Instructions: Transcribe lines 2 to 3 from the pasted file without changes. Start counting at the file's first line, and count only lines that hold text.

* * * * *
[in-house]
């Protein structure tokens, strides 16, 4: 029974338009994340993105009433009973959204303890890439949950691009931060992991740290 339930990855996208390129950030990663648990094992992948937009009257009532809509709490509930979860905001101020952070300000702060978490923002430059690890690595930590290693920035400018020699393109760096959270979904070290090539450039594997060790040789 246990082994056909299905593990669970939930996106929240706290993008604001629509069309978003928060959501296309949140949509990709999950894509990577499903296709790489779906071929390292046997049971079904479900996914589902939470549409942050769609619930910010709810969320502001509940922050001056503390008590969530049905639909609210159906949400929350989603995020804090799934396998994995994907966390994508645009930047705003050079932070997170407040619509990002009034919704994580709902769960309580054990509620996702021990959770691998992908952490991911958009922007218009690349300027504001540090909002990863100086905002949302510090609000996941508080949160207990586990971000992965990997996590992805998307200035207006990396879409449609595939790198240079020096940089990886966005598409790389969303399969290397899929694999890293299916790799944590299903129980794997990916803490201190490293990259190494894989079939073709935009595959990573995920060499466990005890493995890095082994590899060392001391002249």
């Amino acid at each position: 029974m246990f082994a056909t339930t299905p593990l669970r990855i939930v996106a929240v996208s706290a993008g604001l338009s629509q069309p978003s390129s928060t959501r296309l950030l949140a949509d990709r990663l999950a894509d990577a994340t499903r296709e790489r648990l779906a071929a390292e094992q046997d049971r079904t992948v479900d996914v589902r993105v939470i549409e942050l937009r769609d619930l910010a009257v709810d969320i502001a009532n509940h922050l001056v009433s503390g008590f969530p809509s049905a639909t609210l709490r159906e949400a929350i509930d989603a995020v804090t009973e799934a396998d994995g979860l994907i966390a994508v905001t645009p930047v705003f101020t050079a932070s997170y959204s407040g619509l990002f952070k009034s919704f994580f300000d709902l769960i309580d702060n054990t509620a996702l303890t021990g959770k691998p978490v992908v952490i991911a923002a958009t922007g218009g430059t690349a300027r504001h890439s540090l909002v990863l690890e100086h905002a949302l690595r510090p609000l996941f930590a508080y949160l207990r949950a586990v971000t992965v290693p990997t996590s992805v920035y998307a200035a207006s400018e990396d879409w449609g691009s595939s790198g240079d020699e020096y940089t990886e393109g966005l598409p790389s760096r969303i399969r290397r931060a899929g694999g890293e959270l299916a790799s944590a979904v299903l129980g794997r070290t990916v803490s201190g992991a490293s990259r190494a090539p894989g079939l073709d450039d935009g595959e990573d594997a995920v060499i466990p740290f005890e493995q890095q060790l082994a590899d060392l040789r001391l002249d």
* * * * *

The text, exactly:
């Protein structure tokens, strides 16, 4: 029974338009994340993105009433009973959204303890890439949950691009931060992991740290 339930990855996208390129950030990663648990094992992948937009009257009532809509709490509930979860905001101020952070300000702060978490923002430059690890690595930590290693920035400018020699393109760096959270979904070290090539450039594997060790040789 246990082994056909299905593990669970939930996106929240706290993008604001629509069309978003928060959501296309949140949509990709999950894509990577499903296709790489779906071929390292046997049971079904479900996914589902939470549409942050769609619930910010709810969320502001509940922050001056503390008590969530049905639909609210159906949400929350989603995020804090799934396998994995994907966390994508645009930047705003050079932070997170407040619509990002009034919704994580709902769960309580054990509620996702021990959770691998992908952490991911958009922007218009690349300027504001540090909002990863100086905002949302510090609000996941508080949160207990586990971000992965990997996590992805998307200035207006990396879409449609595939790198240079020096940089990886966005598409790389969303399969290397899929694999890293299916790799944590299903129980794997990916803490201190490293990259190494894989079939073709935009595959990573995920060499466990005890493995890095082994590899060392001391002249």
């Amino acid at each position: 029974m246990f082994a056909t339930t299905p593990l669970r990855i939930v996106a929240v996208s706290a993008g604001l338009s629509q069309p978003s390129s928060t959501r296309l950030l949140a949509d990709r990663l999950a894509d990577a994340t499903r296709e790489r648990l779906a071929a390292e094992q046997d049971r079904t992948v479900d996914v589902r993105v939470i549409e942050l937009r769609d619930l910010a009257v709810d969320i502001a009532n509940h922050l001056v009433s503390g008590f969530p809509s049905a639909t609210l709490r159906e949400a929350i509930d989603a995020v804090t009973e799934a396998d994995g979860l994907i966390a994508v905001t645009p930047v705003f101020t050079a932070s997170y959204s407040g619509l990002f952070k009034s919704f994580f300000d709902l769960i309580d702060n054990t509620a996702l303890t021990g959770k691998p978490v992908v952490i991911a923002a958009t922007g218009g430059t690349a300027r504001h890439s540090l909002v990863l690890e100086h905002a949302l690595r510090p609000l996941f930590a508080y949160l207990r949950a586990v971000t992965v290693p990997t996590s992805v920035y998307a200035a207006s400018e990396d879409w449609g691009s595939s790198g240079d020699e020096y940089t990886e393109g966005l598409p790389s760096r969303i399969r290397r931060a899929g694999g890293e959270l299916a790799s944590a979904v299903l129980g794997r070290t990916v803490s201190g992991a490293s990259r190494a090539p894989g079939l073709d450039d935009g595959e990573d594997a995920v060499i466990p740290f005890e493995q890095q060790l082994a590899d060392l040789r001391l002249d």